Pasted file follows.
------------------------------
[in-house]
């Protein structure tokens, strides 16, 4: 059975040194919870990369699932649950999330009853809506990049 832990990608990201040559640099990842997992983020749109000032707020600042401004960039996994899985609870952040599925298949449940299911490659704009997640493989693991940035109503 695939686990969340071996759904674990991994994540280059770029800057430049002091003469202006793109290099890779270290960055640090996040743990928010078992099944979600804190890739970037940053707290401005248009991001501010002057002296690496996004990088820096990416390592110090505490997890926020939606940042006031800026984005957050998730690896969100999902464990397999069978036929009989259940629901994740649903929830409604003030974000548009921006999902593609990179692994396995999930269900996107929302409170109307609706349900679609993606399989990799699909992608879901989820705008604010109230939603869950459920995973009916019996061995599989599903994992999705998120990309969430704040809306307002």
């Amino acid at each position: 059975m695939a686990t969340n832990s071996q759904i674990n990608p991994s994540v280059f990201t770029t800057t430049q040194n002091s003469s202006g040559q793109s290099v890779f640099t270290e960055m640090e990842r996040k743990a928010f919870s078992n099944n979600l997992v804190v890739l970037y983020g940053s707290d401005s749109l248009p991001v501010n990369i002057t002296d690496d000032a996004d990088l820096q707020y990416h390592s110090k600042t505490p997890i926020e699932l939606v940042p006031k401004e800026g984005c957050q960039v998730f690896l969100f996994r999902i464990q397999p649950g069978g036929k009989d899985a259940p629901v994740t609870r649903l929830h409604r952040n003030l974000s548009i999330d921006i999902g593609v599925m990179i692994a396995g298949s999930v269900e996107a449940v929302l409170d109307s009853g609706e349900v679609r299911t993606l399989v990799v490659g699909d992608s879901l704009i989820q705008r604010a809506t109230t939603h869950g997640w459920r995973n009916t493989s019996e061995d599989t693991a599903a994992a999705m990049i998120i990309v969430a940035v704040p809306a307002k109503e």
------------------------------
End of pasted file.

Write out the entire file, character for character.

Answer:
[in-house]
């Protein structure tokens, strides 16, 4: 059975040194919870990369699932649950999330009853809506990049 832990990608990201040559640099990842997992983020749109000032707020600042401004960039996994899985609870952040599925298949449940299911490659704009997640493989693991940035109503 695939686990969340071996759904674990991994994540280059770029800057430049002091003469202006793109290099890779270290960055640090996040743990928010078992099944979600804190890739970037940053707290401005248009991001501010002057002296690496996004990088820096990416390592110090505490997890926020939606940042006031800026984005957050998730690896969100999902464990397999069978036929009989259940629901994740649903929830409604003030974000548009921006999902593609990179692994396995999930269900996107929302409170109307609706349900679609993606399989990799699909992608879901989820705008604010109230939603869950459920995973009916019996061995599989599903994992999705998120990309969430704040809306307002």
């Amino acid at each position: 059975m695939a686990t969340n832990s071996q759904i674990n990608p991994s994540v280059f990201t770029t800057t430049q040194n002091s003469s202006g040559q793109s290099v890779f640099t270290e960055m640090e990842r996040k743990a928010f919870s078992n099944n979600l997992v804190v890739l970037y983020g940053s707290d401005s749109l248009p991001v501010n990369i002057t002296d690496d000032a996004d990088l820096q707020y990416h390592s110090k600042t505490p997890i926020e699932l939606v940042p006031k401004e800026g984005c957050q960039v998730f690896l969100f996994r999902i464990q397999p649950g069978g036929k009989d899985a259940p629901v994740t609870r649903l929830h409604r952040n003030l974000s548009i999330d921006i999902g593609v599925m990179i692994a396995g298949s999930v269900e996107a449940v929302l409170d109307s009853g609706e349900v679609r299911t993606l399989v990799v490659g699909d992608s879901l704009i989820q705008r604010a809506t109230t939603h869950g997640w459920r995973n009916t493989s019996e061995d599989t693991a599903a994992a999705m990049i998120i990309v969430a940035v704040p809306a307002k109503e």